Loading "Hello world" into Atom throws EBADF #302

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edsko opened this Issue Feb 3, 2015 · 22 comments

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edsko commented Feb 3, 2015

I'm trying to experiment with ghcjs and seeing if it would be possible to use Haskell to write plugins for Atom, an editor based on node.js. The first problem is that this means that the generated code somehow needs to be available as a node.js module. I tried writing a small wrapper around the generated code, but since eval is not available and the generated code does not work when loaded using node's vm module, that doesn't seem possible. However, it's easy enough to change the last line of all.js to

exports.main = function() { h$main(h$mainZCMainzimain); }

At this point this works when calling node.js from the command line:

hsHello = require('./hs/Hello.js');
hsHello.main();

which dutifully prints "Hello world". However, when I try do the same within atom (started in dev mode) this throws an exception:

[23753:0203/193534:INFO:CONSOLE(7506)] "Uncaught setErrno not yet implemented: Error: EBADF, write", source: .../hs/Hello.js (7506)

(when starting atom normally this crashes the editor completely); this exception is thrown from h$setErrno. (I realize that this may not be a ghcjs problem per se -- but perhaps the generated code is making some assumptions that are not always true? I have no idea.)

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edsko Feb 4, 2015

Sorry, more complete stack trace:

  • The exception is thrown by h$setErrno
  • which is called in the definition of h$base_writeFile in the if(h$isNode) conditional.
  • which is called from within write from node.js's fs module (in particular, from within strWrapper)

If I add an additional line to h$setErrno to do

      if(es.indexOf('EBADF') !== -1) return 9;

then calling main again crashes the whole editor outright, developer mode or not.

Not sure if that helps any :)

edsko commented Feb 4, 2015

Sorry, more complete stack trace:

  • The exception is thrown by h$setErrno
  • which is called in the definition of h$base_writeFile in the if(h$isNode) conditional.
  • which is called from within write from node.js's fs module (in particular, from within strWrapper)

If I add an additional line to h$setErrno to do

      if(es.indexOf('EBADF') !== -1) return 9;

then calling main again crashes the whole editor outright, developer mode or not.

Not sure if that helps any :)

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luite Feb 5, 2015

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hmm, the editor might be breaking the node.js check. Does the plugin node.js specific things for the base library? otherwise you could try compiling with -DGHCJS_BROWSER, which strips the node.js parts.

Otherwise I'll probably need to investigate a bit more, to see what this environment looks like. Dynamically loading code is a bit tricky, the template haskell runner uses a trick to load GHCJS code in the global context, but it depends on eval being available:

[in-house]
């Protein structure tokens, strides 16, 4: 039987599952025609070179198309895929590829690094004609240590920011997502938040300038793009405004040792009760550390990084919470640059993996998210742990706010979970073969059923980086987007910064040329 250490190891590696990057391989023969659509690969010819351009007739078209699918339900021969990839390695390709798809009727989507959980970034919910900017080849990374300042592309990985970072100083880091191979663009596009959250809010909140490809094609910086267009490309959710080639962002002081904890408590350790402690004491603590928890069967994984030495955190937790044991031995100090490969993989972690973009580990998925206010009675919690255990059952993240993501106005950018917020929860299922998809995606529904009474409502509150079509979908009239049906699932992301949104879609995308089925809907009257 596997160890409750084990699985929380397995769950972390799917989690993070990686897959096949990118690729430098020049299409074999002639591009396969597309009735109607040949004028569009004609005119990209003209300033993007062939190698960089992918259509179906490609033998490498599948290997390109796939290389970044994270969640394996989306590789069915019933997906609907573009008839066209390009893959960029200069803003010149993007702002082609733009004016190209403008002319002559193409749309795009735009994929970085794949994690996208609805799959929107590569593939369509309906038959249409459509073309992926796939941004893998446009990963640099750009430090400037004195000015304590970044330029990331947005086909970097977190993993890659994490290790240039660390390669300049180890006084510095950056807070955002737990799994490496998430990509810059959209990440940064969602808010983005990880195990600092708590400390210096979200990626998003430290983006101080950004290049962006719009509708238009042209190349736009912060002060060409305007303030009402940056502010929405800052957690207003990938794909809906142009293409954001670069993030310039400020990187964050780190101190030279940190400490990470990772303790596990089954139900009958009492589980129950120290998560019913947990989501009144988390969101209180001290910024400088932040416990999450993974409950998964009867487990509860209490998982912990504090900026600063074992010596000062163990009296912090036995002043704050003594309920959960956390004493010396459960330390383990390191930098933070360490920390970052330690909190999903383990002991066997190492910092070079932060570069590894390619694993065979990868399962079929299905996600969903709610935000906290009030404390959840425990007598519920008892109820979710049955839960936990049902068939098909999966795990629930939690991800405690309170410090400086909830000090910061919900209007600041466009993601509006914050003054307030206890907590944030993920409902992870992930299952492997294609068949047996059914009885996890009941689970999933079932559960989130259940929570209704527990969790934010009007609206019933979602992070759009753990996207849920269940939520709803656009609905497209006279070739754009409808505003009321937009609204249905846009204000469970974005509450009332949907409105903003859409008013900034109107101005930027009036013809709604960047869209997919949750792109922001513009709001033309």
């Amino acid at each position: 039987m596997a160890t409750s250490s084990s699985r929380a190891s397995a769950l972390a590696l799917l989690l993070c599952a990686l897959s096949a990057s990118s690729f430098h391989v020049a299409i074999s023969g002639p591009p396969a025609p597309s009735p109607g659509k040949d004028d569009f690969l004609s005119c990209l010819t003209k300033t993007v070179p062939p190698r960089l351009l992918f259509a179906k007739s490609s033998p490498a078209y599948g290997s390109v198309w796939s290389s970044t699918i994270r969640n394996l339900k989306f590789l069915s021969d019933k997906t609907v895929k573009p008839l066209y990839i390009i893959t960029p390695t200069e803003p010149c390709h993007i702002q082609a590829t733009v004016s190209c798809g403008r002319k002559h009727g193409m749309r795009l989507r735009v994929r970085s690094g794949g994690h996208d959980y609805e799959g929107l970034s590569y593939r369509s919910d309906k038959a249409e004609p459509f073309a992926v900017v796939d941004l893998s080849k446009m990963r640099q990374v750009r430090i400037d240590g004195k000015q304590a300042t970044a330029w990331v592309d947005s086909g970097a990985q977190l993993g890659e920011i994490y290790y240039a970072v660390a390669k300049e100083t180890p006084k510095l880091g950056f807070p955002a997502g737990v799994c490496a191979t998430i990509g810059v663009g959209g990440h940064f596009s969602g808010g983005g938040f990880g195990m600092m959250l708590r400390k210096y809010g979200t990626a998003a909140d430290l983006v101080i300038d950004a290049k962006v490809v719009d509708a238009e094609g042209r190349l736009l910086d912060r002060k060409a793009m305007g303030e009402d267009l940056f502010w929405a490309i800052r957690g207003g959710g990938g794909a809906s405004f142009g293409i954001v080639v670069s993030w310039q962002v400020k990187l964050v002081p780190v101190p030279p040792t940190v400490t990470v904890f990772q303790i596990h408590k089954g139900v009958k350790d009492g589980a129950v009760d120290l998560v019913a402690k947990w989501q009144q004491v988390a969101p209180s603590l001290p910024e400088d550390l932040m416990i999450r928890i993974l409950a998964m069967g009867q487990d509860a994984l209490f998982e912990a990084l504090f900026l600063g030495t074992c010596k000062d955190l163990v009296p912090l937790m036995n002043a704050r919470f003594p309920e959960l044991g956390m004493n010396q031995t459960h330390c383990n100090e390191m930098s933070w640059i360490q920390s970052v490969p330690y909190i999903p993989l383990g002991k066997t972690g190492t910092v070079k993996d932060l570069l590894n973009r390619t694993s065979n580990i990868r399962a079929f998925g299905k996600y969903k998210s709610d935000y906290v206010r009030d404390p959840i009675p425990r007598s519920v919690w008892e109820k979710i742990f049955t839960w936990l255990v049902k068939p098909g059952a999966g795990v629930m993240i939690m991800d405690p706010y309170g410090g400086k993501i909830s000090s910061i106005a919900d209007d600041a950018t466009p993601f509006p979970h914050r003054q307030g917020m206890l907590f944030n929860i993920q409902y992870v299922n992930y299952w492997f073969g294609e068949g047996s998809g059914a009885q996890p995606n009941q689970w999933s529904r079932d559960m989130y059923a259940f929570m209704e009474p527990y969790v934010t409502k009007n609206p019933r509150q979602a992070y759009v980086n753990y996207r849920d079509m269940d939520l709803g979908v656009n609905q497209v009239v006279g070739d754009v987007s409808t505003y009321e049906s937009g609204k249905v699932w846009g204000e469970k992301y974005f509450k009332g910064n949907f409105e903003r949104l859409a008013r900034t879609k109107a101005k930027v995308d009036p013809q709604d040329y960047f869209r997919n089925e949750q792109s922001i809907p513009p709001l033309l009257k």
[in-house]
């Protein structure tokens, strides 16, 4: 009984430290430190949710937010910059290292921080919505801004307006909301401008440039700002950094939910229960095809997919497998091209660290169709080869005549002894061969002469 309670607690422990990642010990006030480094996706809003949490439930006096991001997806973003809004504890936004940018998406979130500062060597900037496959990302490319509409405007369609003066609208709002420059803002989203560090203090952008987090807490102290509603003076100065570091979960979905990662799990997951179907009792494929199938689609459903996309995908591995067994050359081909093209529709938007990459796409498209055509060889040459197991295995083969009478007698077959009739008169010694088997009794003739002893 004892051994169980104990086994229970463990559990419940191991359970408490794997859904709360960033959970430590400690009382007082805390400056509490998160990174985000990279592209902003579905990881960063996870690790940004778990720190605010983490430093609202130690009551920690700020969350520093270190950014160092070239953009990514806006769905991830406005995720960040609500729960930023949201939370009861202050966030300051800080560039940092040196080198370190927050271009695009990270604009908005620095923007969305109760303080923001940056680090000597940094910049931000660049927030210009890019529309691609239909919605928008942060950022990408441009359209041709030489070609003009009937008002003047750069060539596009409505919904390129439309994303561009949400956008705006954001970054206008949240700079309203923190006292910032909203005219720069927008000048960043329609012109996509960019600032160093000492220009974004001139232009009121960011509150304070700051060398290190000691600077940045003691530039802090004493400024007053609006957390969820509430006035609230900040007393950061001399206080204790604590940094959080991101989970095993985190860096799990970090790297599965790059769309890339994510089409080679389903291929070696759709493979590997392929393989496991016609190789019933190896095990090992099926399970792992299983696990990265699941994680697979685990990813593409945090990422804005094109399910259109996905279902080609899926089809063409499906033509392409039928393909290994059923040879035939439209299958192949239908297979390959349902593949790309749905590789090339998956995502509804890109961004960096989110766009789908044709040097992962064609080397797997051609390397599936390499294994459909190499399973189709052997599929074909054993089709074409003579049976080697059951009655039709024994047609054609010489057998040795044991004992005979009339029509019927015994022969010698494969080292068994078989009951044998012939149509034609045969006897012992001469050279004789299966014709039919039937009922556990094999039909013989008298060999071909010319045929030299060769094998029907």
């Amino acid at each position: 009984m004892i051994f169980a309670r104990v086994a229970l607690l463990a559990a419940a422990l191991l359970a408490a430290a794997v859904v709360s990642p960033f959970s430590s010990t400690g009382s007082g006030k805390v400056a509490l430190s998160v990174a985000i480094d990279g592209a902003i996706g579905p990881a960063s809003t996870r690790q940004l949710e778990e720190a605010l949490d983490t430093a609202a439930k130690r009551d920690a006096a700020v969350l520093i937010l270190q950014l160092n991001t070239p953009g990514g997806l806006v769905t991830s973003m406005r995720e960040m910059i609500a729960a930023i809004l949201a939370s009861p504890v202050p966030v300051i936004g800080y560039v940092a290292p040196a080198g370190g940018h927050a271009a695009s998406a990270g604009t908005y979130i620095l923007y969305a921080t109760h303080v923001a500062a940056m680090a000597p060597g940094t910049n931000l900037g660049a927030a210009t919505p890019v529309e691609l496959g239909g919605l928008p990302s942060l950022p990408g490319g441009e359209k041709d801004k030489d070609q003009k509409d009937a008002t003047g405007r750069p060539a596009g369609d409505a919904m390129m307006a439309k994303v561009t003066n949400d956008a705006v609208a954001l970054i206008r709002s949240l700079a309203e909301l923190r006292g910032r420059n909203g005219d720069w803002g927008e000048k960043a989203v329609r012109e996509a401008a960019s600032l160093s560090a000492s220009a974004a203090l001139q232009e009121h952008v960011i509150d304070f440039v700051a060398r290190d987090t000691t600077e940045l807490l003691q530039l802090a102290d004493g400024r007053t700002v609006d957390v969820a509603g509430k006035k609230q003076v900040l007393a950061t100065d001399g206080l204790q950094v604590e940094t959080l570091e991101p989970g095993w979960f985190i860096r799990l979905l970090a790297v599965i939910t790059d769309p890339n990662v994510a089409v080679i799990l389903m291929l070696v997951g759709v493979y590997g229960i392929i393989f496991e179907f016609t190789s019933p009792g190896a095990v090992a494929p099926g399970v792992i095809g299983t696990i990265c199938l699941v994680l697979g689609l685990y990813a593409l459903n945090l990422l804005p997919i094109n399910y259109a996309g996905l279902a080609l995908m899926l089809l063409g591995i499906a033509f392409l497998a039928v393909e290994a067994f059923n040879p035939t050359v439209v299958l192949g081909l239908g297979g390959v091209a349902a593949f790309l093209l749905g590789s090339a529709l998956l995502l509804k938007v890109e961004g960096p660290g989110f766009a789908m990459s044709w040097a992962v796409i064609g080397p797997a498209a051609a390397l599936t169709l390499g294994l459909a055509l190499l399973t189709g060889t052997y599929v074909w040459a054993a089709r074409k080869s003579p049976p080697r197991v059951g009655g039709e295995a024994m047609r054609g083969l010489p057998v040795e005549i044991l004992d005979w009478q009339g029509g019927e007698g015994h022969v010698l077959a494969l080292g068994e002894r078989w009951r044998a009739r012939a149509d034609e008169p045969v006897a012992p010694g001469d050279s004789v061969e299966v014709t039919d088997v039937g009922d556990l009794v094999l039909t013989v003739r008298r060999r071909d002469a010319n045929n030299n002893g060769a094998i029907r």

https://github.com/ghcjs/ghcjs/blob/master/lib/etc/thrunner.js#L139

I couldn't get this to work with the vm module, but i think the situation for Atom should be easier, since you probably don't need to load multiple scripts into the same context.

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luite commented Feb 5, 2015

hmm, the editor might be breaking the node.js check. Does the plugin node.js specific things for the base library? otherwise you could try compiling with -DGHCJS_BROWSER, which strips the node.js parts.

Otherwise I'll probably need to investigate a bit more, to see what this environment looks like. Dynamically loading code is a bit tricky, the template haskell runner uses a trick to load GHCJS code in the global context, but it depends on eval being available:

https://github.com/ghcjs/ghcjs/blob/master/lib/etc/thrunner.js#L139

I couldn't get this to work with the vm module, but i think the situation for Atom should be easier, since you probably don't need to load multiple scripts into the same context.

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edsko Feb 6, 2015

Ok, I just tried this. When I compile the code with -DGHCJS_BROWSER and again make the same modification to all.js, it now gets a little bit further; I see

[62837:0206/190729:INFO:CONSOLE(23427)] "Hello world
", source: /Users/dev/wt/util/atom/jstest/hs/Hello.js (23427)

on the console, but after that the whole thing crashes. Crashes crashes -- no stack trace, nothing. I've tried to debug this a bit further but I've so far been unable to get any more information on what's causing the crash. I've posted a message on the Atom message boards asking how to get more info; if that turns up anything I will let you know.

edsko commented Feb 6, 2015

Ok, I just tried this. When I compile the code with -DGHCJS_BROWSER and again make the same modification to all.js, it now gets a little bit further; I see

[62837:0206/190729:INFO:CONSOLE(23427)] "Hello world
", source: /Users/dev/wt/util/atom/jstest/hs/Hello.js (23427)

on the console, but after that the whole thing crashes. Crashes crashes -- no stack trace, nothing. I've tried to debug this a bit further but I've so far been unable to get any more information on what's causing the crash. I've posted a message on the Atom message boards asking how to get more info; if that turns up anything I will let you know.